Memnon orders chariots forward, and then there’s recycled footage of Persians beating a giant drum, and a huge pyre burning in the background. Nice one. As if anyone would actually believe the filmmakers constructed these massive set pieces for the sake of a three-second shot.
The chariots rush forward, and one of the Greeks yells for the rope slings, which in some way or another cause more horses to stumble over tripwire. Can’t get enough of that tripwire. I mean, what are you supposed to do when you’ve got this much footage of horses doing faceplants?
Then we return to scenes actually shot for this pilot, which include some rather non-rousing hand-to-hand combat. During this, Cletus actually tosses a Persian soldier through the air, knocking down two others.
In the middle of all this, a Greek soldier rides up to Alexander and reports that Antigonus is dead. “Murdered!” And someone’s responsible!
Alexander asks who did it, and the soldier says the name “Karonos” was written in blood next to the body. I guess that dying declaration is all the evidence Alexander needs, because he screams Karonos’ name and rides off to seek vengeance.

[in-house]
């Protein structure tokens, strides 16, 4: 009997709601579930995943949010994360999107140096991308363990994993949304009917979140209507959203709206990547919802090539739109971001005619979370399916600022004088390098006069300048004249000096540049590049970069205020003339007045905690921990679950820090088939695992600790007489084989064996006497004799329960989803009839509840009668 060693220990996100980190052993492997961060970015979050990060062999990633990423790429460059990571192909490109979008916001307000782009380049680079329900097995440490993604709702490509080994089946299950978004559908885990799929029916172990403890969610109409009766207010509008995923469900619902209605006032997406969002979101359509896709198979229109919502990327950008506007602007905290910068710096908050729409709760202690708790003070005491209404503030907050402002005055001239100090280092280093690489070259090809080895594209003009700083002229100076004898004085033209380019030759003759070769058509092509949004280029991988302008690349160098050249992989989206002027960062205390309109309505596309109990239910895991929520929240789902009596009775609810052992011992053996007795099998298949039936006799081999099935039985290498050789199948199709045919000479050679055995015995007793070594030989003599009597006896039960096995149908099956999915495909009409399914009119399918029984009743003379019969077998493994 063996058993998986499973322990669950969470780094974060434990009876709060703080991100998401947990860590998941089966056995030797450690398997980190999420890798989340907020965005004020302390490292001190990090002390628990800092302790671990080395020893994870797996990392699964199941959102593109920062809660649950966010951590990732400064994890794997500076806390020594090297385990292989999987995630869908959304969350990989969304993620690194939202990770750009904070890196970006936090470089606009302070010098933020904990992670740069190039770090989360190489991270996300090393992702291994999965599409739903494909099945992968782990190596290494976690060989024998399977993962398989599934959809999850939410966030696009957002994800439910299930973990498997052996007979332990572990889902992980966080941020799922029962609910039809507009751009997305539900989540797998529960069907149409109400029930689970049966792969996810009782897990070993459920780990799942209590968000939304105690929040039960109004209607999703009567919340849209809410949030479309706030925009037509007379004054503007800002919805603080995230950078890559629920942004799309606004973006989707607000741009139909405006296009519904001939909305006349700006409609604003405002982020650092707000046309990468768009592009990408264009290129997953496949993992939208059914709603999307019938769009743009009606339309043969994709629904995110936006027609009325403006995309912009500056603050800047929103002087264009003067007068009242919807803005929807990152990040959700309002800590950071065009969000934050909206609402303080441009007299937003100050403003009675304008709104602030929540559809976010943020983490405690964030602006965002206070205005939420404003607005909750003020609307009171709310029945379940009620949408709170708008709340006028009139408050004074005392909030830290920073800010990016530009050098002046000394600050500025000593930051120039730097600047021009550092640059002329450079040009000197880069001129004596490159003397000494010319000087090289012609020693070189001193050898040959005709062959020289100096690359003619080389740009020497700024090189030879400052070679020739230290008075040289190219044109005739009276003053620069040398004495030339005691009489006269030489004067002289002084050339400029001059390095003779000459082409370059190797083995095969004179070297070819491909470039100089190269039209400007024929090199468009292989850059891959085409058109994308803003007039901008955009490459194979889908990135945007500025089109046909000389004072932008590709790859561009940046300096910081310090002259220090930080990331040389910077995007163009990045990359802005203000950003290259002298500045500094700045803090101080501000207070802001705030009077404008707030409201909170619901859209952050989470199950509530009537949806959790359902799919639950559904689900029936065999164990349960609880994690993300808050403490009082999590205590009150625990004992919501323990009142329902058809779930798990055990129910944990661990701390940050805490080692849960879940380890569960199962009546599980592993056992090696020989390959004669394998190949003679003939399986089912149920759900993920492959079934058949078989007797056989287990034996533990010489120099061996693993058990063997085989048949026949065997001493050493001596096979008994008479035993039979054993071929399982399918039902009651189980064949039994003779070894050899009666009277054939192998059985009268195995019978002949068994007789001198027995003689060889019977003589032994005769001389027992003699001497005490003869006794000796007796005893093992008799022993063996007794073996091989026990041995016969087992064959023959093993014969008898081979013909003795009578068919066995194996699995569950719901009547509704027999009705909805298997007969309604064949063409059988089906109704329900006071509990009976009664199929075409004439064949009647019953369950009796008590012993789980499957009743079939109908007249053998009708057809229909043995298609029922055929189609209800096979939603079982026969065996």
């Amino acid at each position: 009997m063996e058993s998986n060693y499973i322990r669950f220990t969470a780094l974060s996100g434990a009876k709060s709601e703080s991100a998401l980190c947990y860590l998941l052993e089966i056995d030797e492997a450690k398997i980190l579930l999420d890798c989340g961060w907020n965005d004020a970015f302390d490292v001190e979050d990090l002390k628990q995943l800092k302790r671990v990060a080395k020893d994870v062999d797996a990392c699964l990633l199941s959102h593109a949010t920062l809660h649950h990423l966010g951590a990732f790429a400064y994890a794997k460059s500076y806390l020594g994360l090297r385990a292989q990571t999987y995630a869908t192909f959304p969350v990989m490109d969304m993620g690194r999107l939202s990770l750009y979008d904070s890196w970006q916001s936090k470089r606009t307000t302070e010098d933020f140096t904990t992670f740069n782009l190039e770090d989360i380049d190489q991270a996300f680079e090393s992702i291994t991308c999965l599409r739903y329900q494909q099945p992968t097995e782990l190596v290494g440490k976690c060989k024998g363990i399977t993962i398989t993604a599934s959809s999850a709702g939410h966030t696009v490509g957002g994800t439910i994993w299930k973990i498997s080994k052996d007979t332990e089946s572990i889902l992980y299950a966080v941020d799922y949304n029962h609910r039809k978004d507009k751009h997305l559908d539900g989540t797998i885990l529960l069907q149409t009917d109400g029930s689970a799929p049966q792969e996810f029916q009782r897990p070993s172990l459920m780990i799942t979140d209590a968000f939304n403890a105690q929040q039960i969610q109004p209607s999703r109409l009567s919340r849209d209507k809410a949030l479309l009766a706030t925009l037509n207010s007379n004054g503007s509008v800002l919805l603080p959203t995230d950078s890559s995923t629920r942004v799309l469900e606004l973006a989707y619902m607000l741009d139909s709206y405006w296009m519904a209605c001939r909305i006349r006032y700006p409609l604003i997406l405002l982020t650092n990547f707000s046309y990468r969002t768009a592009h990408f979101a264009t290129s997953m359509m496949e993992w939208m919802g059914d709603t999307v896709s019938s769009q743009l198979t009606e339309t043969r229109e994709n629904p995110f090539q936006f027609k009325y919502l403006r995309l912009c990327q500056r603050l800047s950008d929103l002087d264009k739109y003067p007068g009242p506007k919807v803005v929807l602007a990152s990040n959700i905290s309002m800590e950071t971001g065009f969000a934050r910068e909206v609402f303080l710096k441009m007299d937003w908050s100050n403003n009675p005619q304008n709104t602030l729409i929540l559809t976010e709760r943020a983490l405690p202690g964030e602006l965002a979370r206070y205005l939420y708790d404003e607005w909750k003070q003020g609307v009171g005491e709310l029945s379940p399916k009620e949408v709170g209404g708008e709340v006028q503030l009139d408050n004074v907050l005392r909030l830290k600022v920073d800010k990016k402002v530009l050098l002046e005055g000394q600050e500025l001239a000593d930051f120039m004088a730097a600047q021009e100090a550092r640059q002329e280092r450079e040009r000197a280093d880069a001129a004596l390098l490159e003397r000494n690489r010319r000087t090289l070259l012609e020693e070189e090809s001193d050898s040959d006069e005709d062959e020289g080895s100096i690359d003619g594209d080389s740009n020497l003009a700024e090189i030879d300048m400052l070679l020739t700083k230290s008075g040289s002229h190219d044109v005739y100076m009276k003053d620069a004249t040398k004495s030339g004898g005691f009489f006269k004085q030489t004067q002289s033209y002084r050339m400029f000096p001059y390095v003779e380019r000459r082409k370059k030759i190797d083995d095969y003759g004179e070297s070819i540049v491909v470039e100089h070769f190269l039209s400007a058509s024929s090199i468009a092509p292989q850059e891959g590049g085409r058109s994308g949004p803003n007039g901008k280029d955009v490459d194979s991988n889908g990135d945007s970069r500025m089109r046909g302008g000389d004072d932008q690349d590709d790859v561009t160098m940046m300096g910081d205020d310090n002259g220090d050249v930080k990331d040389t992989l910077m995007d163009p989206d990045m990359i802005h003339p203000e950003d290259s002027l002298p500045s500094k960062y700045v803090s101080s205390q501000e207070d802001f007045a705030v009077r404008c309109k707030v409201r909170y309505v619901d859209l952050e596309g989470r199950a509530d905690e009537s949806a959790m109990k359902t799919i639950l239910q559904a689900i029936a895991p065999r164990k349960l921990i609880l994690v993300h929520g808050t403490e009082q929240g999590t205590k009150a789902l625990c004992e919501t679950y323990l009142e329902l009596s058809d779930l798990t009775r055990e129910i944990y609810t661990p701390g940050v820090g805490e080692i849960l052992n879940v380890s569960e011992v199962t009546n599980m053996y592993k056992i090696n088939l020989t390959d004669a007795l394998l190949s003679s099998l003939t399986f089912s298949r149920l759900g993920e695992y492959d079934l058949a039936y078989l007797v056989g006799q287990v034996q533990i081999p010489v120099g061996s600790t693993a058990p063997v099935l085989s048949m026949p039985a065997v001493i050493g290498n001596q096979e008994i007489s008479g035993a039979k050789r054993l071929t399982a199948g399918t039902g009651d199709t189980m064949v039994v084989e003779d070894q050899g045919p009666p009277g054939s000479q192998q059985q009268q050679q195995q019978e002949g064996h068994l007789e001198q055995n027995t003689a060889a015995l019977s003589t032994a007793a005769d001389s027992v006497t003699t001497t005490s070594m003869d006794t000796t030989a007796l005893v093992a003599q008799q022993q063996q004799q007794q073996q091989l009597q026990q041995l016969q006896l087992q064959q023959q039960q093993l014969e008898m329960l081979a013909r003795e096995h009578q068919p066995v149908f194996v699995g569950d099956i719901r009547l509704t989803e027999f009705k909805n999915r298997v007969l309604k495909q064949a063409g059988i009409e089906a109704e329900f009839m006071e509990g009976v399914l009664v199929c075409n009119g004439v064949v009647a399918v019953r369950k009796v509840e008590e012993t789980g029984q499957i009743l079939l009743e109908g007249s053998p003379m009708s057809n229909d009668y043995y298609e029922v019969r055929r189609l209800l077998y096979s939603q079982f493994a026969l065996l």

And then there’s more recycled battle footage for a while. Back in this episode, Cletus runs a Persian through with his sword.
Suddenly, a Persian leaps off a hill, knocking Alexander off his horse. (Or rather, he knocks Shatner’s stunt double off his horse.) But the last we saw of Alexander, he was riding off after Karonos, so why was he just sitting there? The two men both hit the ground, and oddly, the Leaping Persian stops moving. So, are we to assume that short jump killed him?
Having been thrown off his horse, Alexander jumps into battle and starts kicking ass. Attalos sits atop his horse nearby and watches this with great interest. Suddenly, he gets an arrow in the back and keels over dead. Wow. Like, wow, that was… anticlimactic. To say the least. I mean, I know he’s a bad guy, and we’re supposed to be happy he’s dead, but what exactly led to Attalos’ downfall there? Being too interested in watching other people fight? I’d say that’s not quite the comeuppance anyone was hoping for.